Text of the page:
It all happened much quicker than anybody thought. What was anticipated to last right into the weekend was done in a day and a night, and we all are still nurturing a massive political hangover.
Parliament rushed the Amnesty Bill through the second and third readings with 310 votes and an absent opposition, and now awaits confirmation in the Senate – all that amidst a flood of outcry and criticism from all sides for very different reasons. As this political crisis in Thailand has dragged on for the best part of a decade now, the political landscape has become deeply polarized.
However, the arguments of both sides show that no matter how many wrongs you make, hardly any of them make it a right.
While the ruling Pheu Thai Party initially tabled the most agreeable version of the Amnesty Bill by their MP Worachai Hema, it then did an audacious bait-and-switch as it retroactively added in the more controversial sections that ultimately transforms it into a blanket amnesty, which would cover not only political protesters, but also their leaders and other people that have been convicted .
The hubris the party showed – all that in absence of Prime Minister Yingluck Shinawatra – with this move is reminiscent of the man that is most likely to profit from it: former prime minister Thaksin Shinawatra lives in self-imposed exile since 2008, following a conviction and 2-year jail sentence for abuse of power handed down by a post-coup court that was arguably biased against him. Ever since then, he has been more than a shadow if the governments of his party’s incarnations, including the current one of his sister Yingluck. While it is understandable that he is longing to return to Thailand, it can be argued that he is more effective abroad than at home, given the mountain of old and new problems he would have to face on his return.
With the blanket amnesty also absolving those responsible for the bloody crackdown on the 2010 anti-government protests, the party is betraying its loyal supporter base. The red shirts are split on this matter, as seen when 4 red shirt leaders abstained (Natthawut Saikau and Dr. Weng Tojirakarn, plus “Seh Daeng”‘s daughter Khattiya and MP Worachai Hema, the bill’s original sponsor), while all others followed the party line – something red shirt leader and MP Korkaew Pikulthong used to try to explain his political schizophrenia.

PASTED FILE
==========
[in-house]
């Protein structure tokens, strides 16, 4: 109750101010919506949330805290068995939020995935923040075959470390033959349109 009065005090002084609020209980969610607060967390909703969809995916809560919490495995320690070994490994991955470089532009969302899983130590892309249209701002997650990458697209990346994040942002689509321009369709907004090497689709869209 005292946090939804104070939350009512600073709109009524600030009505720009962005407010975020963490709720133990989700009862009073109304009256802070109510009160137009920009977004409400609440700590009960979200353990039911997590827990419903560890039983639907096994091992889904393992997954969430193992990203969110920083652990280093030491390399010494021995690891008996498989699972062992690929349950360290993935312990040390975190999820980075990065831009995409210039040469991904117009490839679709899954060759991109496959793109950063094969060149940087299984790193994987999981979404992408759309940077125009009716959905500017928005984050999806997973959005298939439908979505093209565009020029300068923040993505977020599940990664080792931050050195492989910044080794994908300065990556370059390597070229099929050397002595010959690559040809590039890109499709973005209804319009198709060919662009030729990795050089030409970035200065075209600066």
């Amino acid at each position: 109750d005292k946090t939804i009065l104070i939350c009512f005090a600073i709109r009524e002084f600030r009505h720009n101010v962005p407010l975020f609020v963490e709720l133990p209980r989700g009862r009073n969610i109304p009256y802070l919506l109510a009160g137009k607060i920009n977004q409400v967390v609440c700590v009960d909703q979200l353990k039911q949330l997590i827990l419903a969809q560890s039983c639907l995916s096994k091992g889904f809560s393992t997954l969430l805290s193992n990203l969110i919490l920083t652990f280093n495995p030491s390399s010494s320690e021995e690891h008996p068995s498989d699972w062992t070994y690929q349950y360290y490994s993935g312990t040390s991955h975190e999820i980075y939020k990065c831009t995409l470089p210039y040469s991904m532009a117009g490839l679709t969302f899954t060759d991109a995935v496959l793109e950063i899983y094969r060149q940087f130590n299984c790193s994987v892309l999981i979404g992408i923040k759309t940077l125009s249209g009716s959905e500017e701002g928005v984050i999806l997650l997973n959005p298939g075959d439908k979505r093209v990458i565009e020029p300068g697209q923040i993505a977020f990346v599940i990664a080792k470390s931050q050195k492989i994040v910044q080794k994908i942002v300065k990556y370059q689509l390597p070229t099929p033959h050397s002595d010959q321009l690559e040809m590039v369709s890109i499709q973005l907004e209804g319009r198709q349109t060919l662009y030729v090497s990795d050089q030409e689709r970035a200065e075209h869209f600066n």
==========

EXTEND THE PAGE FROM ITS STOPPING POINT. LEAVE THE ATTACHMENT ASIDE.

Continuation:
There have been protests against the bill before by a red shirt splinter group and they will do so again on November 10, while on the same day other red shirts will rally in favor of the bill. The red shirt movement is (once again) at a junction and has to reflect on what it actually stands for: as a force for genuine political reform – even if it means breaking away from Thaksin and the Pheu Thai Party – or forever be branded as Thaksin’s mob. The crucial question is, whether the majority of the base and the leaders are capable of the former?
While conservative anti-government protesters (mainly consisting of supporters of the opposition Democrat Party) rally against the impunity that Thaksin could get away with, it is also a sign of frustration from the opposition in and outside parliament in their failed attempt to get rid what they see as “Thaksinism” from Thai politics – even if it comes at the cost of democracy.
One of their main arguments is endorsing the 2006 military coup as “patriotic” to protect the country from the “evil” Thaksin and his politics. Their vehement defense of the coup and their denial of all its consequences displays the self-righteousness in their crusade for the “good people” and their lack of self-reflection.
The decision now lies with the Senate, but it can also be expected to be challenged at the Constitutional Court – two bodies that have played their own part in the political mess that Thailand is today. It is exactly the mindset of self-serving self-righteousness and a dangerous black-and-white thinking among those political institutions and groups that are not meant to be politicized but are politicized ever since the military coup and the meddling of non-parliamentary groups.
That is also why the culture of impunity of the darkest days in Thai history (1973, 1976, 1992, 2006 etc.) still prevails and will repeat over and over again until we start to realize that it needs more than just a simple electoral majority, more than an amnesty, more than the crucifiction of a political enemy and more than just the reversal to times that once were or never were at all – all those would be the first things to make things right.
About the author:
Saksith Saiyasombut is a Thai political blogger and freelance foreign correspondent. He writes about Thai politics and current affairs since 2010 and reports for international news media like Channel NewsAsia. Read his full bio on about.me/saksith.